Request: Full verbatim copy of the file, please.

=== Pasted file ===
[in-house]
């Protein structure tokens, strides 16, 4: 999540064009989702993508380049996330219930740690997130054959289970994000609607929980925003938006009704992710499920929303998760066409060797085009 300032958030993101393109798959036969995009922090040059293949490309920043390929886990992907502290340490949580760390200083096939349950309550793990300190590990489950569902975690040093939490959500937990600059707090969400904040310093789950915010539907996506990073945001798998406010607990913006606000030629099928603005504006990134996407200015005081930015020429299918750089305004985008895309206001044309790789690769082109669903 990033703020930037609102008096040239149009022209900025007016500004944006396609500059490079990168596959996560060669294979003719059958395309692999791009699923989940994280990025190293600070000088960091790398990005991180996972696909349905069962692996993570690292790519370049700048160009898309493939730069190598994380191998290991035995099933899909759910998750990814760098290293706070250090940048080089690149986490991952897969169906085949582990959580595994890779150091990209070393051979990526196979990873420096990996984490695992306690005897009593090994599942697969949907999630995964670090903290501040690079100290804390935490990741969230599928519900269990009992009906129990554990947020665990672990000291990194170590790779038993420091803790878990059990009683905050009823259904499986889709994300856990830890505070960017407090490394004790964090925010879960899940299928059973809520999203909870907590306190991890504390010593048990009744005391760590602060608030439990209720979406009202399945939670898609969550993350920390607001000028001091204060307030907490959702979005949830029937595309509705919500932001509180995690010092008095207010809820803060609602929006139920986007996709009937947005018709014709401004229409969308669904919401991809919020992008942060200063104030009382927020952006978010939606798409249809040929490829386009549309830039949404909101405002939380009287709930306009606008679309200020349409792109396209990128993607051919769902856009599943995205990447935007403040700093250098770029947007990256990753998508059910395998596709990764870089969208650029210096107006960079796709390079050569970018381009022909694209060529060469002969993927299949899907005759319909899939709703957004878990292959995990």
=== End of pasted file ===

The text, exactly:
[in-house]
């Protein structure tokens, strides 16, 4: 999540064009989702993508380049996330219930740690997130054959289970994000609607929980925003938006009704992710499920929303998760066409060797085009 300032958030993101393109798959036969995009922090040059293949490309920043390929886990992907502290340490949580760390200083096939349950309550793990300190590990489950569902975690040093939490959500937990600059707090969400904040310093789950915010539907996506990073945001798998406010607990913006606000030629099928603005504006990134996407200015005081930015020429299918750089305004985008895309206001044309790789690769082109669903 990033703020930037609102008096040239149009022209900025007016500004944006396609500059490079990168596959996560060669294979003719059958395309692999791009699923989940994280990025190293600070000088960091790398990005991180996972696909349905069962692996993570690292790519370049700048160009898309493939730069190598994380191998290991035995099933899909759910998750990814760098290293706070250090940048080089690149986490991952897969169906085949582990959580595994890779150091990209070393051979990526196979990873420096990996984490695992306690005897009593090994599942697969949907999630995964670090903290501040690079100290804390935490990741969230599928519900269990009992009906129990554990947020665990672990000291990194170590790779038993420091803790878990059990009683905050009823259904499986889709994300856990830890505070960017407090490394004790964090925010879960899940299928059973809520999203909870907590306190991890504390010593048990009744005391760590602060608030439990209720979406009202399945939670898609969550993350920390607001000028001091204060307030907490959702979005949830029937595309509705919500932001509180995690010092008095207010809820803060609602929006139920986007996709009937947005018709014709401004229409969308669904919401991809919020992008942060200063104030009382927020952006978010939606798409249809040929490829386009549309830039949404909101405002939380009287709930306009606008679309200020349409792109396209990128993607051919769902856009599943995205990447935007403040700093250098770029947007990256990753998508059910395998596709990764870089969208650029210096107006960079796709390079050569970018381009022909694209060529060469002969993927299949899907005759319909899939709703957004878990292959995990």